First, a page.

Police atrocities are plenty – one of which was an instance where seven adolescent girls of Karimnagar were supposedly raped, killed and mutilated at a lake shore where they were drawing water, all in the name of “terrorist encounters”.  After the establishment of Maoist camps across the forests and tribal villages, the authorities have stayed away. This has resulted in the reduction of crime, and women and children can now walk without fear, even at night. Even in the camps, you can see that men and women guerrillas are treated equally. Where the government turns a blind eye to the cries of the tribals, the guerrillas provide them a balm for their wounds.

The tribes have been living a certain pattern of life for centuries. Change, for them, is very slow. According to the guerrillas, change should be gradual and meaningful. Tribals have no use for posh schools, highways or cinemas. What they first need are jal, jangal and zameen. There are scores of elephants, tigers and leopards that will tear them into pieces if they cross their paths, but none so ferocious and heartless like the “two-legged beast”.

Analysing the work of Vishav Bharti, I’m sure he has done justice to Satnam’s account. The words are poetic and simple but full of meaning. Just as the author had meant it to be, I guess. Each word is measured and precise. Like the arrow of the tribal, it’s directed to convey the meaning in the best way possible. His words evoke emotions – the guerrillas, in spite of a long and tiring day, gather together at sunset to sing folk songs and catch up at the bon fire. Their dedication and perseverance does rub off on the reader.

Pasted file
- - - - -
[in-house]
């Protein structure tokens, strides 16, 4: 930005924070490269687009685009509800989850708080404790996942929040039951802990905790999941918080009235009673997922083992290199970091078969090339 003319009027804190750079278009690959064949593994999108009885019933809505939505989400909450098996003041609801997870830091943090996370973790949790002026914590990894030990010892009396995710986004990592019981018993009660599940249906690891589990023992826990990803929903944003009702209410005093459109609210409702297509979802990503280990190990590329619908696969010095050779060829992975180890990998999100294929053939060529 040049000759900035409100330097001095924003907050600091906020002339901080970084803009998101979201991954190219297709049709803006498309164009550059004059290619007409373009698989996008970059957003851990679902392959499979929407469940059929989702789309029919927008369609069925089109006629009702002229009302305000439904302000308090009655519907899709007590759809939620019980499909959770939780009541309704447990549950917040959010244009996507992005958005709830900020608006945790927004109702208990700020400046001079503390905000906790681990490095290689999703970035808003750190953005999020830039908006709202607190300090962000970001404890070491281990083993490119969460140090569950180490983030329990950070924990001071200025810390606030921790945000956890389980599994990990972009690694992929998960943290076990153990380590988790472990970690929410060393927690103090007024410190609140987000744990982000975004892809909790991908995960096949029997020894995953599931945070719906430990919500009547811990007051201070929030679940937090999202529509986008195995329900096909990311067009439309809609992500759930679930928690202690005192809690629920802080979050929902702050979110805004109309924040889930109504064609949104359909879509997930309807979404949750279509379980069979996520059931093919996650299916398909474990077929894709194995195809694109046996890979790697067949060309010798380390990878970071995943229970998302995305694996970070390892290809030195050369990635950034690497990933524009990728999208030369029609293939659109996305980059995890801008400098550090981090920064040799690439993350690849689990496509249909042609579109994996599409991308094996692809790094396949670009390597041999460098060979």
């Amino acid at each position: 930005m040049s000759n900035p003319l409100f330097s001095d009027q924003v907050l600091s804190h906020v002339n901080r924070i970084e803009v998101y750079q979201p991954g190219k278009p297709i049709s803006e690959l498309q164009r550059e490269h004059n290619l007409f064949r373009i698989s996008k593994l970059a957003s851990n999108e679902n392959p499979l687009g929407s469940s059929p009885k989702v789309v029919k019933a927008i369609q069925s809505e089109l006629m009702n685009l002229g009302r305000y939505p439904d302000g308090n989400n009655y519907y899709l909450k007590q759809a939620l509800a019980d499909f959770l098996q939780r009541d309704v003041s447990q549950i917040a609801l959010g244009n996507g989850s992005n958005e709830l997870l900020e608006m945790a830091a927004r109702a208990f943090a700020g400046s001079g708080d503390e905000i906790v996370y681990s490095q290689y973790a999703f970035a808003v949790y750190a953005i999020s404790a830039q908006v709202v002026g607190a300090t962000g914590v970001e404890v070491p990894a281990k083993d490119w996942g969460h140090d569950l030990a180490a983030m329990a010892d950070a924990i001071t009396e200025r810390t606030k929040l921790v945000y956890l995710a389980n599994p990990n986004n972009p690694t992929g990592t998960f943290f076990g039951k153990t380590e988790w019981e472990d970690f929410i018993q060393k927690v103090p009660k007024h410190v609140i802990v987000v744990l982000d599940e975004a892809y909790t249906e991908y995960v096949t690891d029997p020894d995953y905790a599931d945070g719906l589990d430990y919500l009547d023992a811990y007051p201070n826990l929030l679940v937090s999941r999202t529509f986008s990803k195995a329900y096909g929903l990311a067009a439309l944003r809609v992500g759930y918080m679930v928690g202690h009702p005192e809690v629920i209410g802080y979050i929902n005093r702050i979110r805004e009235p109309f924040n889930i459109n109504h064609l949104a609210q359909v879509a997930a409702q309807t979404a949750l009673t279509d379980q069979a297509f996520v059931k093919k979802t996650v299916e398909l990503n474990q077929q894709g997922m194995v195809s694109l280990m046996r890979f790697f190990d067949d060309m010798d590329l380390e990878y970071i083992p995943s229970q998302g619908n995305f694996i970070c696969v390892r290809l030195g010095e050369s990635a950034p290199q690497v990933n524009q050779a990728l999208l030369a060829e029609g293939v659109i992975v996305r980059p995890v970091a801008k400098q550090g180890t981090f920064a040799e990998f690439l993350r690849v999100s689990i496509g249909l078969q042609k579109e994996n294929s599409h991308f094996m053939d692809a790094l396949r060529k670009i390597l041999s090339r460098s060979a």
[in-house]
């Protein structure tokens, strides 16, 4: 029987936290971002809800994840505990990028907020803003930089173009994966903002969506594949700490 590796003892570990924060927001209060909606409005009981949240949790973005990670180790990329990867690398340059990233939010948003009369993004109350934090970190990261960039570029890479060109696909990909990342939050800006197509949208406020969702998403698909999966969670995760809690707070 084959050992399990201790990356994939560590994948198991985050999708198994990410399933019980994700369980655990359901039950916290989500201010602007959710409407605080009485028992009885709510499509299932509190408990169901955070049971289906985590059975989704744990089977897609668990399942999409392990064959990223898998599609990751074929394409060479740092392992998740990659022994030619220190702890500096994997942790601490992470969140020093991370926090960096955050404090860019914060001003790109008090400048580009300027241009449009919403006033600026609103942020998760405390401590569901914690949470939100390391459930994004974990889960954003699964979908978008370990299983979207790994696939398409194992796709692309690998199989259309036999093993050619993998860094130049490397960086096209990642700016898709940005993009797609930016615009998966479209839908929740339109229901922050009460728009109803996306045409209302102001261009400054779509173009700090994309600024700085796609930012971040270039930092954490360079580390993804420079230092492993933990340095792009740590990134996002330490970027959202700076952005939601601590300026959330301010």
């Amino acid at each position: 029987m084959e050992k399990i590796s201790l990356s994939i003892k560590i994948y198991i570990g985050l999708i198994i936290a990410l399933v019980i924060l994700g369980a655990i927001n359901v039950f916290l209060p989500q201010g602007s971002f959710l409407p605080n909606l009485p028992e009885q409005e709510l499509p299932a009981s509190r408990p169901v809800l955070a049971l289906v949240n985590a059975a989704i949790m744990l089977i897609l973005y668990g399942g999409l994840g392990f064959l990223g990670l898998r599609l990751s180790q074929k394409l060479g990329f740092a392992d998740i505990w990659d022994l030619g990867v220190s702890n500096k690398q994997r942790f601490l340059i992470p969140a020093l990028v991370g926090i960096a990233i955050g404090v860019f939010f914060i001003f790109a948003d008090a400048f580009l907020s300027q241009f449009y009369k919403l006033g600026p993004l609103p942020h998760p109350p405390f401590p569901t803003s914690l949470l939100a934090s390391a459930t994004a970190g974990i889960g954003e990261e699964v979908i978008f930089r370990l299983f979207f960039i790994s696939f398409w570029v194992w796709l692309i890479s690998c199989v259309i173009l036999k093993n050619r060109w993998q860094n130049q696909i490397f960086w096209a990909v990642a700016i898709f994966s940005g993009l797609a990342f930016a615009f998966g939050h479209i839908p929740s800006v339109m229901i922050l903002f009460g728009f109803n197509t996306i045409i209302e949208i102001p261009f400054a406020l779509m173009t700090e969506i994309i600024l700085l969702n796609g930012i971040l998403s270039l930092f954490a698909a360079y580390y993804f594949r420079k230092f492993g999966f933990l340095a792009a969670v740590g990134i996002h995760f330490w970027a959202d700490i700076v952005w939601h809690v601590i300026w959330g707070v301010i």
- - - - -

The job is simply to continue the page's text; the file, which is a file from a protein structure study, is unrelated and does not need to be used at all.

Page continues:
The presence of humour in the book is attributed to Satnam himself, especially when he’s trying to learn Gondi and also when he experiments his newly-learnt sentences.

Satnam conducts many small, informal interviews with the guerrilla leaders. All of them are positive that their voice will be heard beyond the jungles and far into the cities and that the strength of their revolution will increase subsequently. Others in the villages, too, echoed the same sentiment. But in a world where cutthroat is the norm, where does one have time to care for a near-naked, illiterate, malaria-infected tribal?

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Rating: 8.7/10 (10 votes cast)
Alive? Yes. Life? No., 8.7 out of 10 based on 10 ratings

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This entry was posted on Tuesday, February 22nd, 2011 at 11:50 pm and is filed under Communism, Non-Fiction, Reviews, Travelogue. You can follow any responses to this entry through the RSS 2.0 feed.

comments

1
  1. February 23rd, 2011 | RAJENDRA KUMAR says:

    Great review. Comments – apt.
    Tempo – in tune with content.